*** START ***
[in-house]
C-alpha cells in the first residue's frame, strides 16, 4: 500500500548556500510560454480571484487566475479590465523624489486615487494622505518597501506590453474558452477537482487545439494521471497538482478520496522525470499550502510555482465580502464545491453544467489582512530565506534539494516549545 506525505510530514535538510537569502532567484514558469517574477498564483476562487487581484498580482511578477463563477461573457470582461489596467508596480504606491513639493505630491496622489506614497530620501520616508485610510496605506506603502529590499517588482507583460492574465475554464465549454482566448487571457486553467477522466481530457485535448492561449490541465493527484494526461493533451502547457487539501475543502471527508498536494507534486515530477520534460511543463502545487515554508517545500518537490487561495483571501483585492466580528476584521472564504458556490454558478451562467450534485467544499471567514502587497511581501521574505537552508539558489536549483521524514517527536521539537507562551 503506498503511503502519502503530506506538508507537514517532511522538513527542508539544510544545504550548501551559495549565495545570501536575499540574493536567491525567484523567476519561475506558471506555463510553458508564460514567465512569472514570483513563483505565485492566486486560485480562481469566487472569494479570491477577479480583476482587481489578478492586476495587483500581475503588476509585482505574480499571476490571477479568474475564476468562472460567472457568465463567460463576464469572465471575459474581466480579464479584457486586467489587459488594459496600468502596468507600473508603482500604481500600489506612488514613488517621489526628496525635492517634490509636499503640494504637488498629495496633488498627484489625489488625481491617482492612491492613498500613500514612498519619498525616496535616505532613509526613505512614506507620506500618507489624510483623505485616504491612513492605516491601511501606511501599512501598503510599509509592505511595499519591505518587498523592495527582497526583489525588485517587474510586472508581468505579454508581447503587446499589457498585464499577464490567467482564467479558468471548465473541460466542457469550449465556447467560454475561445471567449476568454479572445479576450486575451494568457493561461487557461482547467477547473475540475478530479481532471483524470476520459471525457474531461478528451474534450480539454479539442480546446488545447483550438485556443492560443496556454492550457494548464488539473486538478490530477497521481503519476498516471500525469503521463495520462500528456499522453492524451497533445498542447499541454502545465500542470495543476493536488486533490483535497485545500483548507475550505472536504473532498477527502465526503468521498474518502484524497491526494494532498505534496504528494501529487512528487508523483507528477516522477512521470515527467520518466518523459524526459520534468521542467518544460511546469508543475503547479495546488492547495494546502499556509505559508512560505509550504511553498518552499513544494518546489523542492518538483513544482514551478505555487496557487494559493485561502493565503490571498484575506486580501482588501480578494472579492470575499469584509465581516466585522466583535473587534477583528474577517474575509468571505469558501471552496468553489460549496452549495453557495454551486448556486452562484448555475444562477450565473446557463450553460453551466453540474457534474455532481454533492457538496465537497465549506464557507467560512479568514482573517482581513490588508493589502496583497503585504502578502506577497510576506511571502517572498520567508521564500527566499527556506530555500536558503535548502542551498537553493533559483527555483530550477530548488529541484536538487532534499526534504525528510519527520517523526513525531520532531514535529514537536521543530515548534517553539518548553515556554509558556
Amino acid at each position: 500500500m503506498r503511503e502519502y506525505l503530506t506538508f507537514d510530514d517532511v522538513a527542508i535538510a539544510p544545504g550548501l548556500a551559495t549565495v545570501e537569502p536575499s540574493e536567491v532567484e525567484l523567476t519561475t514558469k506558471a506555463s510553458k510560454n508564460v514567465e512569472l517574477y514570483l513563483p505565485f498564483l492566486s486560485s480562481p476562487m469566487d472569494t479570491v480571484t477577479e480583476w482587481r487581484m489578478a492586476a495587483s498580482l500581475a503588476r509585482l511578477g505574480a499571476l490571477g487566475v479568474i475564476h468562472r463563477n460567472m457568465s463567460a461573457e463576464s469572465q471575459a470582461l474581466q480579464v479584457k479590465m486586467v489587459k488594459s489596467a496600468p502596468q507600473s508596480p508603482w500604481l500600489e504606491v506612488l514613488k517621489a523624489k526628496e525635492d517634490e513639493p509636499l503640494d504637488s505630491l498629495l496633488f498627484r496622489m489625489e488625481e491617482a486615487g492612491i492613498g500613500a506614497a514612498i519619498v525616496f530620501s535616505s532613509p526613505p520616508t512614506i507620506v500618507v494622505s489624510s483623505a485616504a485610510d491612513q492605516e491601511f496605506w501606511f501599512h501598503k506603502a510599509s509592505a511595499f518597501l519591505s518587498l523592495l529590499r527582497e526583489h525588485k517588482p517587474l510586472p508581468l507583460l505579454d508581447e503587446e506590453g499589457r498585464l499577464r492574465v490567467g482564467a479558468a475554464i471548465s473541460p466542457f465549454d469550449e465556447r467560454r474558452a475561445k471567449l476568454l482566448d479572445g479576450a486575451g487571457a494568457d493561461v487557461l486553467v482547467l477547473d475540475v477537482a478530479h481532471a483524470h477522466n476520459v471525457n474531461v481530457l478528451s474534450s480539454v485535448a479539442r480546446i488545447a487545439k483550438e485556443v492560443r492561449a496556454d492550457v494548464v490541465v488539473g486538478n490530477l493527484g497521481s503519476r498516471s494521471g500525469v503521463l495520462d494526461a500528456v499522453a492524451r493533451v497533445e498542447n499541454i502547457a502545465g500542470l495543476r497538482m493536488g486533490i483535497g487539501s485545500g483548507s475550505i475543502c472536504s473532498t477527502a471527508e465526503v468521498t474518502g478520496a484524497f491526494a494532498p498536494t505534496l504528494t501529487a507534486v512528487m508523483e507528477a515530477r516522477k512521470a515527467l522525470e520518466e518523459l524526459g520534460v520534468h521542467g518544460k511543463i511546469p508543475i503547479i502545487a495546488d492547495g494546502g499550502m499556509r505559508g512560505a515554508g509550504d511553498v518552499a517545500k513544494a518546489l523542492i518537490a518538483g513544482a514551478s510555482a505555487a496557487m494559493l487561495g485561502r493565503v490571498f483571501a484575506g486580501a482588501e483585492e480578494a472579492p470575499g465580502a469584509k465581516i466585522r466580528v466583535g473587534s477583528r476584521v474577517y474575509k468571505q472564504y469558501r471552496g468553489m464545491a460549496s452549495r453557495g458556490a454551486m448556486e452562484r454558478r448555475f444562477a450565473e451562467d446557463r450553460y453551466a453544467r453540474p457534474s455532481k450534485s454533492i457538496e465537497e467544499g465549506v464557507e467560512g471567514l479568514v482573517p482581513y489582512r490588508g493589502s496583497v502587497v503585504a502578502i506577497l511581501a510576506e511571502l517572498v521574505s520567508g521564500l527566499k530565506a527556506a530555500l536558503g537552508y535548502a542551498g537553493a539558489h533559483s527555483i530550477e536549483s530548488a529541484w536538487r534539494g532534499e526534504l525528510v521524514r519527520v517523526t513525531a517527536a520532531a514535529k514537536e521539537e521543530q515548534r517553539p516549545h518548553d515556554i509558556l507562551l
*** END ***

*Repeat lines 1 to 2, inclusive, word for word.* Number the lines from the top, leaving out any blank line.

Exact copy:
[in-house]
C-alpha cells in the first residue's frame, strides 16, 4: 500500500548556500510560454480571484487566475479590465523624489486615487494622505518597501506590453474558452477537482487545439494521471497538482478520496522525470499550502510555482465580502464545491453544467489582512530565506534539494516549545 506525505510530514535538510537569502532567484514558469517574477498564483476562487487581484498580482511578477463563477461573457470582461489596467508596480504606491513639493505630491496622489506614497530620501520616508485610510496605506506603502529590499517588482507583460492574465475554464465549454482566448487571457486553467477522466481530457485535448492561449490541465493527484494526461493533451502547457487539501475543502471527508498536494507534486515530477520534460511543463502545487515554508517545500518537490487561495483571501483585492466580528476584521472564504458556490454558478451562467450534485467544499471567514502587497511581501521574505537552508539558489536549483521524514517527536521539537507562551 503506498503511503502519502503530506506538508507537514517532511522538513527542508539544510544545504550548501551559495549565495545570501536575499540574493536567491525567484523567476519561475506558471506555463510553458508564460514567465512569472514570483513563483505565485492566486486560485480562481469566487472569494479570491477577479480583476482587481489578478492586476495587483500581475503588476509585482505574480499571476490571477479568474475564476468562472460567472457568465463567460463576464469572465471575459474581466480579464479584457486586467489587459488594459496600468502596468507600473508603482500604481500600489506612488514613488517621489526628496525635492517634490509636499503640494504637488498629495496633488498627484489625489488625481491617482492612491492613498500613500514612498519619498525616496535616505532613509526613505512614506507620506500618507489624510483623505485616504491612513492605516491601511501606511501599512501598503510599509509592505511595499519591505518587498523592495527582497526583489525588485517587474510586472508581468505579454508581447503587446499589457498585464499577464490567467482564467479558468471548465473541460466542457469550449465556447467560454475561445471567449476568454479572445479576450486575451494568457493561461487557461482547467477547473475540475478530479481532471483524470476520459471525457474531461478528451474534450480539454479539442480546446488545447483550438485556443492560443496556454492550457494548464488539473486538478490530477497521481503519476498516471500525469503521463495520462500528456499522453492524451497533445498542447499541454502545465500542470495543476493536488486533490483535497485545500483548507475550505472536504473532498477527502465526503468521498474518502484524497491526494494532498505534496504528494501529487512528487508523483507528477516522477512521470515527467520518466518523459524526459520534468521542467518544460511546469508543475503547479495546488492547495494546502499556509505559508512560505509550504511553498518552499513544494518546489523542492518538483513544482514551478505555487496557487494559493485561502493565503490571498484575506486580501482588501480578494472579492470575499469584509465581516466585522466583535473587534477583528474577517474575509468571505469558501471552496468553489460549496452549495453557495454551486448556486452562484448555475444562477450565473446557463450553460453551466453540474457534474455532481454533492457538496465537497465549506464557507467560512479568514482573517482581513490588508493589502496583497503585504502578502506577497510576506511571502517572498520567508521564500527566499527556506530555500536558503535548502542551498537553493533559483527555483530550477530548488529541484536538487532534499526534504525528510519527520517523526513525531520532531514535529514537536521543530515548534517553539518548553515556554509558556